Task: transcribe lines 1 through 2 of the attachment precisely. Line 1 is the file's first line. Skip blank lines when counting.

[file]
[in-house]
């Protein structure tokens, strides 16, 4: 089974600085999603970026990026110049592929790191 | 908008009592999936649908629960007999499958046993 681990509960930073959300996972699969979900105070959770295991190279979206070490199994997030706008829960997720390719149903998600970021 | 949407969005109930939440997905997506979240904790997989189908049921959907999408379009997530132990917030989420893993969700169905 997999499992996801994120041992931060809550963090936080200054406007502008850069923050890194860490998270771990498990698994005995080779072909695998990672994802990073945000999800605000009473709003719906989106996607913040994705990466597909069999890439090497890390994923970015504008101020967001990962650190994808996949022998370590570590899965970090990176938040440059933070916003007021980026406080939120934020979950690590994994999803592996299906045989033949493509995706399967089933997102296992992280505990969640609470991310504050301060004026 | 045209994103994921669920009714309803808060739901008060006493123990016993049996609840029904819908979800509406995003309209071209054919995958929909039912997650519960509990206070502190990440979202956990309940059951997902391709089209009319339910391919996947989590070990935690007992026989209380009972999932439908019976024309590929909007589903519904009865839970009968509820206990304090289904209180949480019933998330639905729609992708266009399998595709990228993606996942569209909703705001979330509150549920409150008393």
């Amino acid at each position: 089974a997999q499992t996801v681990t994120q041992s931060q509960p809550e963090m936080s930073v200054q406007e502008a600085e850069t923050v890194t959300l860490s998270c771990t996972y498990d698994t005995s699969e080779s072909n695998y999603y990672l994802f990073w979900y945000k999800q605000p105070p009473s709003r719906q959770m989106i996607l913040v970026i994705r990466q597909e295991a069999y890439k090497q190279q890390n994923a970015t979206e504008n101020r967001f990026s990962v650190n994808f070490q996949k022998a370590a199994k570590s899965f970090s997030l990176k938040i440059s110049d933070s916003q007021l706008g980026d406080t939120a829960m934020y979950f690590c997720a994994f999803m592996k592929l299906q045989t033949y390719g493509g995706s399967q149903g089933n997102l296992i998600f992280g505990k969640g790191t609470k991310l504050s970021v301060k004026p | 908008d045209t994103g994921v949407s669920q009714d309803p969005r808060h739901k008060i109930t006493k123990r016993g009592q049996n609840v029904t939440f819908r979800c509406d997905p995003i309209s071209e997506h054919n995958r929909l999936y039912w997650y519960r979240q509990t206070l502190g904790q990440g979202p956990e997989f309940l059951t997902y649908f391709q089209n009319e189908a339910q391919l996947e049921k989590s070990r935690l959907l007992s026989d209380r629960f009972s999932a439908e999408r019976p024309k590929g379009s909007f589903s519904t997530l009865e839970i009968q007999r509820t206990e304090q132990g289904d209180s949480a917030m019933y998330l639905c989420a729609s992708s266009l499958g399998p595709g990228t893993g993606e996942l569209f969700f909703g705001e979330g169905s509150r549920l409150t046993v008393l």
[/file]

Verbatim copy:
[in-house]
């Protein structure tokens, strides 16, 4: 089974600085999603970026990026110049592929790191 | 908008009592999936649908629960007999499958046993 681990509960930073959300996972699969979900105070959770295991190279979206070490199994997030706008829960997720390719149903998600970021 | 949407969005109930939440997905997506979240904790997989189908049921959907999408379009997530132990917030989420893993969700169905 997999499992996801994120041992931060809550963090936080200054406007502008850069923050890194860490998270771990498990698994005995080779072909695998990672994802990073945000999800605000009473709003719906989106996607913040994705990466597909069999890439090497890390994923970015504008101020967001990962650190994808996949022998370590570590899965970090990176938040440059933070916003007021980026406080939120934020979950690590994994999803592996299906045989033949493509995706399967089933997102296992992280505990969640609470991310504050301060004026 | 045209994103994921669920009714309803808060739901008060006493123990016993049996609840029904819908979800509406995003309209071209054919995958929909039912997650519960509990206070502190990440979202956990309940059951997902391709089209009319339910391919996947989590070990935690007992026989209380009972999932439908019976024309590929909007589903519904009865839970009968509820206990304090289904209180949480019933998330639905729609992708266009399998595709990228993606996942569209909703705001979330509150549920409150008393």